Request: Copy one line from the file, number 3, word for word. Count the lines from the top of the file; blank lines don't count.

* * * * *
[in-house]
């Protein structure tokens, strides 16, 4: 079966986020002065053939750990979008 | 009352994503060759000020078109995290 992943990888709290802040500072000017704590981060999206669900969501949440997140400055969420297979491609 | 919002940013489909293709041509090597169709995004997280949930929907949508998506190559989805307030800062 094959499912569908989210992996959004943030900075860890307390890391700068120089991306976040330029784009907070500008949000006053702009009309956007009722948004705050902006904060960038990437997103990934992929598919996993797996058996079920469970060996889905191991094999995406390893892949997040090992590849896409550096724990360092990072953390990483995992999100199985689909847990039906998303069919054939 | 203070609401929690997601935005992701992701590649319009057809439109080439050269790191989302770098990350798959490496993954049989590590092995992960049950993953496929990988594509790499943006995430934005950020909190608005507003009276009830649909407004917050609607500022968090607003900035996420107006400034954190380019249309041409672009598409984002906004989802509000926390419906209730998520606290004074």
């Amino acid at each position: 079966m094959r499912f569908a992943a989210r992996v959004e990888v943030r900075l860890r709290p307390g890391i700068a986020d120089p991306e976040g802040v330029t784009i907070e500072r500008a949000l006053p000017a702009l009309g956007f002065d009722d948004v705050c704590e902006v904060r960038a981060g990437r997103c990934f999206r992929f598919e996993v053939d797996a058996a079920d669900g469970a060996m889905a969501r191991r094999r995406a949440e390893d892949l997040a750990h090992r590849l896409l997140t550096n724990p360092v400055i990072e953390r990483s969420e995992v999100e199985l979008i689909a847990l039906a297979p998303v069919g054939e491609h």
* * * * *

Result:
């Amino acid at each position: 079966m094959r499912f569908a992943a989210r992996v959004e990888v943030r900075l860890r709290p307390g890391i700068a986020d120089p991306e976040g802040v330029t784009i907070e500072r500008a949000l006053p000017a702009l009309g956007f002065d009722d948004v705050c704590e902006v904060r960038a981060g990437r997103c990934f999206r992929f598919e996993v053939d797996a058996a079920d669900g469970a060996m889905a969501r191991r094999r995406a949440e390893d892949l997040a750990h090992r590849l896409l997140t550096n724990p360092v400055i990072e953390r990483s969420e995992v999100e199985l979008i689909a847990l039906a297979p998303v069919g054939e491609h």